UKUK

Forensic scientists fight the axe, competitors look to a bright future

06.02.2011

London – The UK government’s plan to wind up its Forensic Science Service (FSS) has not only provoked fierce opposition by leading forensic scientists across the country. The Commons Science Committee also announced on January 19th that it is to hold an inquiry into the closure of Europe’s largest service facility for genetic fingerprinting. The FSS employs 1,600 people and has since 1985 carried out all forensic analyses in the UK – more than 120,000 cases per year. As the service costs the government EUR2.3m a month, many of its operations are now to be transferred to private sector enterprises by 2012. In a letter to The Times, 33 leading UK researchers headed by Alec Jeffreys called on the government not to close the FSS, saying it was essential to “ensure continuous funding for independent forensic research and development and to secure an impartial system for quality assurance to all providers of forensic services.”Competitors see the plan in a more positive light. One insider, who wished to remain anonymous, told EuroBiotechNews that the move is good news for service providers in the UK and on the European continent, as it will lead to a more balanced market situation. “The FSS has played a far too dominant role in European politics and research, outshining excellent forensic work in other countries,” he said, adding that he believed the worries about a loss of quality were overblown: “The good thing is that some decided hurdles will fall, and Europe will come to broader consensus in standardisation.” Key players in private sector forensics are Life Technologies and Promega, which hold more than 60% of the global market.

UKUK

02.04.2012

London - The not-for-profit UK Biobank, the most comprehensive health study in Britain, is now accessible to researchers from industry and academia. The resource, which contains some 1,000 pieces of health and lifestyle...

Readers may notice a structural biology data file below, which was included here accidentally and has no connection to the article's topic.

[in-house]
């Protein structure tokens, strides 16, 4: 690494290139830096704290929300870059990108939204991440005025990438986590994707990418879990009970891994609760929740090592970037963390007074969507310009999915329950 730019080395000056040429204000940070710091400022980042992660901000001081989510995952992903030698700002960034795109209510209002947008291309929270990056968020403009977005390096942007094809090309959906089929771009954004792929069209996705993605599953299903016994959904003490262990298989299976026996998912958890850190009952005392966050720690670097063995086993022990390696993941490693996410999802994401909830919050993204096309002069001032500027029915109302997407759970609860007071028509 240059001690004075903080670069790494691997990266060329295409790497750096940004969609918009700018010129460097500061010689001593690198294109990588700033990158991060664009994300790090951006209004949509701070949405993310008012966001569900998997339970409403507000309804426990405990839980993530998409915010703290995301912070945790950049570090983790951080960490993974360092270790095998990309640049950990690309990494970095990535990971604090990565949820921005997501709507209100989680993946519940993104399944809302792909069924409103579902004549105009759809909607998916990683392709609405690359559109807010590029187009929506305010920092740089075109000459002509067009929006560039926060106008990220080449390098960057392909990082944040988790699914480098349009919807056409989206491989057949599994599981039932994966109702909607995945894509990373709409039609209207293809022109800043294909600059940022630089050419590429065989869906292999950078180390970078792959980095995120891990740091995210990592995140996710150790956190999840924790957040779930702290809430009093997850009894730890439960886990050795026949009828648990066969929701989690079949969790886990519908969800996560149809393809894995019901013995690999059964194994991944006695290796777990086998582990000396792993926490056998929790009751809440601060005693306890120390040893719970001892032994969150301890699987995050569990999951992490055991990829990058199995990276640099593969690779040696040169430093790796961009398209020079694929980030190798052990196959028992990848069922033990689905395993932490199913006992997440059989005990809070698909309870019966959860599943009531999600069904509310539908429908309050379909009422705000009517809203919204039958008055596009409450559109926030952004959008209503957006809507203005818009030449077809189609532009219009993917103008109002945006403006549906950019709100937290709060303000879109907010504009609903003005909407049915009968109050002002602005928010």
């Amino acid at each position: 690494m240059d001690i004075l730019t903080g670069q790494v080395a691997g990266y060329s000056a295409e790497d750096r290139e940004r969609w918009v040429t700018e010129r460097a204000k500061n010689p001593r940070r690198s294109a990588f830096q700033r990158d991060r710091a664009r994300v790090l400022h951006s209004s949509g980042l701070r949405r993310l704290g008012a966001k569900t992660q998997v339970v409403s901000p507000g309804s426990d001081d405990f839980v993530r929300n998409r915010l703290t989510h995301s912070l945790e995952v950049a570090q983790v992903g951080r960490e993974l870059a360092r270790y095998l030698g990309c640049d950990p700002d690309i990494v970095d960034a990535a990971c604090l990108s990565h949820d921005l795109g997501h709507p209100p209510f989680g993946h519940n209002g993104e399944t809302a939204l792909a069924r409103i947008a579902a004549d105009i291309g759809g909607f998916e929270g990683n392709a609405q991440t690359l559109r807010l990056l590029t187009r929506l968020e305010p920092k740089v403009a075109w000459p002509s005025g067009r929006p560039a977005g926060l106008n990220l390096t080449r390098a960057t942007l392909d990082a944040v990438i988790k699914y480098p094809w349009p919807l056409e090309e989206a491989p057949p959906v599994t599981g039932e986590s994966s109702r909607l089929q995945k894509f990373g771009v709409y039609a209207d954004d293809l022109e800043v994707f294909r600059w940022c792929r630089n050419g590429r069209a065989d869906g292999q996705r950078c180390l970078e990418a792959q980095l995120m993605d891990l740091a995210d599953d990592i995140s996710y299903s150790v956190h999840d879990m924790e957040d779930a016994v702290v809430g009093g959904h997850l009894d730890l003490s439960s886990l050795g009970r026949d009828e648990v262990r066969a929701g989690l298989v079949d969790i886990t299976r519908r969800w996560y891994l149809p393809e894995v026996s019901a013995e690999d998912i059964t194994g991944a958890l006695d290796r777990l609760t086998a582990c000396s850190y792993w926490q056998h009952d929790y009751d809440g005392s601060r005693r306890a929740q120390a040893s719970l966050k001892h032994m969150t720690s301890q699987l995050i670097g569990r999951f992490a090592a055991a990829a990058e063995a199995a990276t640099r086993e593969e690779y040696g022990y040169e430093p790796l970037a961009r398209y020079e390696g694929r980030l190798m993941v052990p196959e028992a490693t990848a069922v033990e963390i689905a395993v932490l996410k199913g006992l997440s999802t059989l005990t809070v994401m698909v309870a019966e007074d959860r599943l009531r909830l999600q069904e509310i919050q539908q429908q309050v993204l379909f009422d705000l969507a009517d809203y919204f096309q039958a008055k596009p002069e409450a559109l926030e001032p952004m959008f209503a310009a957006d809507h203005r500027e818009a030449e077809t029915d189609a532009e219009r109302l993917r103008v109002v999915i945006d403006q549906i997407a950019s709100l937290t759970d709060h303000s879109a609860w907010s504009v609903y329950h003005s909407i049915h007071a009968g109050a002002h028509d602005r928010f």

UKUK

21.03.2012

London – The British Wellcome Trust announced on 20 March that it will launch a £200m business to invest directly in healthcare and life sciences companies. The business, up to now running under its working title Project Sigma,...

UKUK

07.03.2012

Nanopore sequencer Oxford Nanopore Technologies, a UK firm that promises its third-generation technology could theoretically sequence a human genome in 15 minutes, impressed scientists with the first public presentation of its...

UKUK

06.03.2012

GlaxoSmithKline (GSK) is further strengthening its activity in the area of rare diseases. The London-based pharma giant has signed an early-stage deal to develop and commercialise treatments for lysosomal storage disorders...

UKUK

27.02.2012

London/Montreal - Angiochem will collaborate with British pharma trust GlaxoSmithKline (GSK) plc on treatments for lysosomal storage diseases (LSD). London-based GSK will pay $300m, including up to $31.5m in upfront cash and...

UKUK

08.02.2012

London - GlaxoSmithKline re-adjusts its €3.7bn R&D budget. Following a review, three of 38 R&D units will be cut and four new ones installed, the UK drug company said in a statement on 7 Februray. Furthermore, six of the...

UKUK

03.02.2012

London - AstraZeneca tries to shed some weight, anticipating a tough year ahead. 7,300 jobs will be gone soon, the Anglo-Swedish drug company said in a statement. Research and development operations will be cancelled in...

UKUK

16.01.2012

Newhouse – An example of Schumpeter's dictum of creative destruction can be witnessed in Scotland. A former research site of US-pharma company Merck will be reborn as a biotech science park. BioCity Scotland Ltd, a joint venture...

Displaying results 1 to 10 out of 396

1-10 Next >

© 2007-2014 BIOCOM

http://www.european-biotechnology-news.com/news/messages-archive/archive-uk/article/forensic-scientists-fight-the-axe-competitors-look-to-a-bright-future.html

Product of the week

Products

Events

All Events

Current issue

All issues